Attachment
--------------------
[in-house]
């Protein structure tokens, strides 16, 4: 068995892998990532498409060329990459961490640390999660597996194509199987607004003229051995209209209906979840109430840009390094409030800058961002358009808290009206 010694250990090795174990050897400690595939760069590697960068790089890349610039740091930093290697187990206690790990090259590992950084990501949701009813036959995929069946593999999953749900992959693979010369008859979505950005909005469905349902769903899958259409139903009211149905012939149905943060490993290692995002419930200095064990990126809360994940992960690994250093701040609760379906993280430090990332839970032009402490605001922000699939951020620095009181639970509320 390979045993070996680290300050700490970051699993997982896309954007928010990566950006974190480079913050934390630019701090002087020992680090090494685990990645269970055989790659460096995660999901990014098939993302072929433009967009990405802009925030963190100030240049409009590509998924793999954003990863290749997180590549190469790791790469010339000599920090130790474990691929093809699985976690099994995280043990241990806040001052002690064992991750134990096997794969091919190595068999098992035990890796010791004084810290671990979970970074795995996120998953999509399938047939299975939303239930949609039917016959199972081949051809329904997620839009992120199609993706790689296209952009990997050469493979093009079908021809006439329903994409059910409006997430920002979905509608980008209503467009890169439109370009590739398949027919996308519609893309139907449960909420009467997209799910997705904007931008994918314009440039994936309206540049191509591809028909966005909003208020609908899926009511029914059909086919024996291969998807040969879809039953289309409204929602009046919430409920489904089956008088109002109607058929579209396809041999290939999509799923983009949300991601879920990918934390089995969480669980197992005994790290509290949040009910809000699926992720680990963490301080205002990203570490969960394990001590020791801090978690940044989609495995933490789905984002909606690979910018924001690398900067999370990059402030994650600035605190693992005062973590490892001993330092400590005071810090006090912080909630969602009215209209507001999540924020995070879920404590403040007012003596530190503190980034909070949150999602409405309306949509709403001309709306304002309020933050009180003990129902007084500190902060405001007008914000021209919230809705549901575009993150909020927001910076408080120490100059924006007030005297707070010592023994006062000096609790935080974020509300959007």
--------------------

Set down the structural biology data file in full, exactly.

[in-house]
């Protein structure tokens, strides 16, 4: 068995892998990532498409060329990459961490640390999660597996194509199987607004003229051995209209209906979840109430840009390094409030800058961002358009808290009206 010694250990090795174990050897400690595939760069590697960068790089890349610039740091930093290697187990206690790990090259590992950084990501949701009813036959995929069946593999999953749900992959693979010369008859979505950005909005469905349902769903899958259409139903009211149905012939149905943060490993290692995002419930200095064990990126809360994940992960690994250093701040609760379906993280430090990332839970032009402490605001922000699939951020620095009181639970509320 390979045993070996680290300050700490970051699993997982896309954007928010990566950006974190480079913050934390630019701090002087020992680090090494685990990645269970055989790659460096995660999901990014098939993302072929433009967009990405802009925030963190100030240049409009590509998924793999954003990863290749997180590549190469790791790469010339000599920090130790474990691929093809699985976690099994995280043990241990806040001052002690064992991750134990096997794969091919190595068999098992035990890796010791004084810290671990979970970074795995996120998953999509399938047939299975939303239930949609039917016959199972081949051809329904997620839009992120199609993706790689296209952009990997050469493979093009079908021809006439329903994409059910409006997430920002979905509608980008209503467009890169439109370009590739398949027919996308519609893309139907449960909420009467997209799910997705904007931008994918314009440039994936309206540049191509591809028909966005909003208020609908899926009511029914059909086919024996291969998807040969879809039953289309409204929602009046919430409920489904089956008088109002109607058929579209396809041999290939999509799923983009949300991601879920990918934390089995969480669980197992005994790290509290949040009910809000699926992720680990963490301080205002990203570490969960394990001590020791801090978690940044989609495995933490789905984002909606690979910018924001690398900067999370990059402030994650600035605190693992005062973590490892001993330092400590005071810090006090912080909630969602009215209209507001999540924020995070879920404590403040007012003596530190503190980034909070949150999602409405309306949509709403001309709306304002309020933050009180003990129902007084500190902060405001007008914000021209919230809705549901575009993150909020927001910076408080120490100059924006007030005297707070010592023994006062000096609790935080974020509300959007």